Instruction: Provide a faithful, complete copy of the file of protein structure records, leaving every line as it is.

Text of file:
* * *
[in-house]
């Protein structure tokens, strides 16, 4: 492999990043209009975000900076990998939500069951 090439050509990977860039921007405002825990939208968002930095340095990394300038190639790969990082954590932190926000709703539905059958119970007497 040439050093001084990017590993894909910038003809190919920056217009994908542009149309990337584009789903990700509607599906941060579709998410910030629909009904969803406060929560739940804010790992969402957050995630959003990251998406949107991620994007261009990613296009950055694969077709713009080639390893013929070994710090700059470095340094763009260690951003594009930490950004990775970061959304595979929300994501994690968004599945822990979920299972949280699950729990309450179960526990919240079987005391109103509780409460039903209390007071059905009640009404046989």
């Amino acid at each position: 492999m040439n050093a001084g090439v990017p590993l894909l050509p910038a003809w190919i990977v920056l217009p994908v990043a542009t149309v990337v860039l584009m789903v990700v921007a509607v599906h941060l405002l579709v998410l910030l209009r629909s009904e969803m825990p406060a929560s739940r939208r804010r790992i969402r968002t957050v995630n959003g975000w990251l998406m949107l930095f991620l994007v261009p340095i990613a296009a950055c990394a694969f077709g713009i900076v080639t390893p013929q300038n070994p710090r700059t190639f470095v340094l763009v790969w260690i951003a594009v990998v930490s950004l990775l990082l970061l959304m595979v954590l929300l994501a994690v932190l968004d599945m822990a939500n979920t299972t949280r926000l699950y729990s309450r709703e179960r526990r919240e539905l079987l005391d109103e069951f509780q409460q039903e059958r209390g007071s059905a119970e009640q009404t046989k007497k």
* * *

[in-house]
């Protein structure tokens, strides 16, 4: 492999990043209009975000900076990998939500069951 090439050509990977860039921007405002825990939208968002930095340095990394300038190639790969990082954590932190926000709703539905059958119970007497 040439050093001084990017590993894909910038003809190919920056217009994908542009149309990337584009789903990700509607599906941060579709998410910030629909009904969803406060929560739940804010790992969402957050995630959003990251998406949107991620994007261009990613296009950055694969077709713009080639390893013929070994710090700059470095340094763009260690951003594009930490950004990775970061959304595979929300994501994690968004599945822990979920299972949280699950729990309450179960526990919240079987005391109103509780409460039903209390007071059905009640009404046989």
């Amino acid at each position: 492999m040439n050093a001084g090439v990017p590993l894909l050509p910038a003809w190919i990977v920056l217009p994908v990043a542009t149309v990337v860039l584009m789903v990700v921007a509607v599906h941060l405002l579709v998410l910030l209009r629909s009904e969803m825990p406060a929560s739940r939208r804010r790992i969402r968002t957050v995630n959003g975000w990251l998406m949107l930095f991620l994007v261009p340095i990613a296009a950055c990394a694969f077709g713009i900076v080639t390893p013929q300038n070994p710090r700059t190639f470095v340094l763009v790969w260690i951003a594009v990998v930490s950004l990775l990082l970061l959304m595979v954590l929300l994501a994690v932190l968004d599945m822990a939500n979920t299972t949280r926000l699950y729990s309450r709703e179960r526990r919240e539905l079987l005391d109103e069951f509780q409460q039903e059958r209390g007071s059905a119970e009640q009404t046989k007497k």